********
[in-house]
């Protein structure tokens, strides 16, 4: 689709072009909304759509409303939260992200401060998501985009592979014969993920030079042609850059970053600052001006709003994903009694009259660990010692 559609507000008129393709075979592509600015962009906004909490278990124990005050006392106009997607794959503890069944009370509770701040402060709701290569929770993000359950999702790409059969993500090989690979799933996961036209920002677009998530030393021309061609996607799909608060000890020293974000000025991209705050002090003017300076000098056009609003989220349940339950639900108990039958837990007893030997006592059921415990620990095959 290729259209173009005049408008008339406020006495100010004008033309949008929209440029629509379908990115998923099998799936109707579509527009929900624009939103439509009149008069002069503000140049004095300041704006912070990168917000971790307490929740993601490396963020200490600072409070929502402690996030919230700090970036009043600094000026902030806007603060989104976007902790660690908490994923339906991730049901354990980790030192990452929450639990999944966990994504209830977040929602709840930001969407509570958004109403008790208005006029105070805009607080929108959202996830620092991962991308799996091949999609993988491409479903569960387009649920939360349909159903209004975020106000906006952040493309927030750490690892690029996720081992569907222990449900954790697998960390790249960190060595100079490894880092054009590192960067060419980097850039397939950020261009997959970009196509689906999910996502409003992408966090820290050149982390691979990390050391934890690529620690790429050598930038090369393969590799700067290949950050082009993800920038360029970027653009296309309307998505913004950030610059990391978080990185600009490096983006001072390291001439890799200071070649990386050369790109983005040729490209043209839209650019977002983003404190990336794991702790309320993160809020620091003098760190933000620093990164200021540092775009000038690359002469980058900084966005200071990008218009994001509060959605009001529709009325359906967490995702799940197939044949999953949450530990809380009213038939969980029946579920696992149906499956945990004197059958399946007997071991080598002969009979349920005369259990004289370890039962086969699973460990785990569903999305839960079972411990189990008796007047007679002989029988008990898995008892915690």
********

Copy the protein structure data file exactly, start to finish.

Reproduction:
[in-house]
């Protein structure tokens, strides 16, 4: 689709072009909304759509409303939260992200401060998501985009592979014969993920030079042609850059970053600052001006709003994903009694009259660990010692 559609507000008129393709075979592509600015962009906004909490278990124990005050006392106009997607794959503890069944009370509770701040402060709701290569929770993000359950999702790409059969993500090989690979799933996961036209920002677009998530030393021309061609996607799909608060000890020293974000000025991209705050002090003017300076000098056009609003989220349940339950639900108990039958837990007893030997006592059921415990620990095959 290729259209173009005049408008008339406020006495100010004008033309949008929209440029629509379908990115998923099998799936109707579509527009929900624009939103439509009149008069002069503000140049004095300041704006912070990168917000971790307490929740993601490396963020200490600072409070929502402690996030919230700090970036009043600094000026902030806007603060989104976007902790660690908490994923339906991730049901354990980790030192990452929450639990999944966990994504209830977040929602709840930001969407509570958004109403008790208005006029105070805009607080929108959202996830620092991962991308799996091949999609993988491409479903569960387009649920939360349909159903209004975020106000906006952040493309927030750490690892690029996720081992569907222990449900954790697998960390790249960190060595100079490894880092054009590192960067060419980097850039397939950020261009997959970009196509689906999910996502409003992408966090820290050149982390691979990390050391934890690529620690790429050598930038090369393969590799700067290949950050082009993800920038360029970027653009296309309307998505913004950030610059990391978080990185600009490096983006001072390291001439890799200071070649990386050369790109983005040729490209043209839209650019977002983003404190990336794991702790309320993160809020620091003098760190933000620093990164200021540092775009000038690359002469980058900084966005200071990008218009994001509060959605009001529709009325359906967490995702799940197939044949999953949450530990809380009213038939969980029946579920696992149906499956945990004197059958399946007997071991080598002969009979349920005369259990004289370890039962086969699973460990785990569903999305839960079972411990189990008796007047007679002989029988008990898995008892915690």